Edison Issues Letter of Apology

In response to widespread and, in some areas, week-long power outages following last week's wind storm, Edison issued an open letter to its customers today.

Nearly one week after a wind storm swept through the San Gabriel Valley and knocked out power for about 430,000 Edison customers, the power company released this letter:

December 7, 2011

To All SCE Customers:

As a result of the unprecedented wind storm that hit portions of Southern California last Wednesday, more than 430,000 Southern California Edison customers lost their power. We set ambitious goals to return service to them; however, in some cases in the hardest hit areas, we were not able to achieve our restoration targets or provide accurate information about their service. On behalf of the entire company, I apologize.

We understand that a number of our customers are frustrated, particularly those who have been without power for more than five days, and we thank them for their patience. We are working around the clock with crews from as far away as San Diego and Bakersfield to repair the massive storm damage to our power delivery system. Access to make needed repairs has been difficult due to storm debris and the thousands upon thousands of trees and branches downed by the hurricane-strength winds. Local fire and police departments have been especially helpful, as have local public works agencies, in helping us gain access. I would like to thank them for this vital assistance.

We are committed to doing what we can to help our customers through this difficult time and will continue to work with cities and communities on a daily basis to set up emergency supply distribution centers. Our employees went door-to-door on Saturday to let affected customers know about the distribution centers we had opened, where they could obtain emergency supplies, including water, ice and flashlights. We are working to make direct contact with individual customers who remain without power.

Through the efforts of nearly 1,000 employees, including 276 field crews and support staff, Southern California Edison restored service to more than 420,000 customers of the 430,000 total customers affected. We will continue to work around the clock until full restoration to all customers is completed and will apply lessons learned to future operations.

In all of this, safety is our primary concern and we want to remind the public to stay away from any downed and dangling power lines, including individual lines that connect customer homes to our poles. We appreciate the customers who have been thanking our crews in the field for their tireless work to restore power as quickly and safely as possible.


Ron Litzinger
President, Southern California Edison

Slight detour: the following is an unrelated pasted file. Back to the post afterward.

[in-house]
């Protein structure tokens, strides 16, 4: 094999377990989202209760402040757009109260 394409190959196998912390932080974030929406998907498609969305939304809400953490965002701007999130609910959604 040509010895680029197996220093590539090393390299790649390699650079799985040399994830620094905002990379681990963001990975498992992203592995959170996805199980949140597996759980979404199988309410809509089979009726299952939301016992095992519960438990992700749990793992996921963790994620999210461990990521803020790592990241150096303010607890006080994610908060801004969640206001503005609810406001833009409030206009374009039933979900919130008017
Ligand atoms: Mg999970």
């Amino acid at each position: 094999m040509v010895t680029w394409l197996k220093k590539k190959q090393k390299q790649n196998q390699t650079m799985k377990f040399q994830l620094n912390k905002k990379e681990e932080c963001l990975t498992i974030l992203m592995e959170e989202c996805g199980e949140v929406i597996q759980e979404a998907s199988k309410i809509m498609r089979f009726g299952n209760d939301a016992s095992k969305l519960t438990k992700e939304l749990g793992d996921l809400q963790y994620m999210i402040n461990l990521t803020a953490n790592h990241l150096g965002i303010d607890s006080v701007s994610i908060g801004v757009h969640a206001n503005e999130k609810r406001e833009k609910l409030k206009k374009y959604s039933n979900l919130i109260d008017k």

Lisa Hastings December 12, 2011 at 11:34 PM
@ Terre Ash. Go take a food handlers course that the county requires for people who work in restaurants so you will understand what happens when food starts to defrost and reaches temps over 40 degrees. It is irresponsible and a disservice to those less fortunate to recommend that people donate food that has not been stored or handled properly. No brainer and duh!
CL December 13, 2011 at 12:50 AM
Terre - I'm not sure why folks seem to think you are advocating donating spoiled food. Thursday morning when we realized we could be in for a long haul without electricity we unloaded the perishables from the refrigerator and some of the more expensive items from the freezer and donated them to a friend who was housing extended family. We then filled in the empty freezer space with ice and managed to save most everything. I wasn't thrilled about the expense, but it certainly felt like a better option than throwing it all away.
Jill Ramirez December 13, 2011 at 02:18 AM
It was a natural disaster, that was not only widespread but affected different cities that have different services. Growing up in the northeast I remember a storm in 91 that left us without power for 3 weeks. One of the differences is that over there it is one city with towns, where as here we have LA County with a dozen different cities. We were without power for 3 days. My kids for the most part whined without video games and the computer the first day but by the second day were actually playing scrabble and reading the newspaper!! We sat at the kitchen table and talked and told jokes, took a long walk, and talked to people on the streets. Because of my lack of preparedness, we did lose pretty much all of our food, but your home insurance should have covered that and is not the responsibility of SCE. Friends who were without power for 5 days were in constant contact with SCE and the city. Because of confusion of WHO was responsible to cut down and remove trees before SCE would touch the wires and access to the poles. When our power finally came back on, one kid went to the tv, the other to the games and me to the computer.. I can imagine the hardship on those who are elderly, alone or sick. My neighbor got a generator on day 1 just to play it safe. Those families, should always have a plan in place just in case.
C JAKE December 13, 2011 at 03:55 AM
Kudos to AT&T. They were out in the field on Thursday with portable generators and had phones up in running in our neighborhood by Friday. Another item to put in your emergency kit - an "old fashion" phone that plugs directly into the land line and does not need to be charged with electricity. They can be found in thrift stores.
Terre Ashmore December 13, 2011 at 12:46 PM
Thank you CL! Your regard for others is what it's all about. Happy Holidays!


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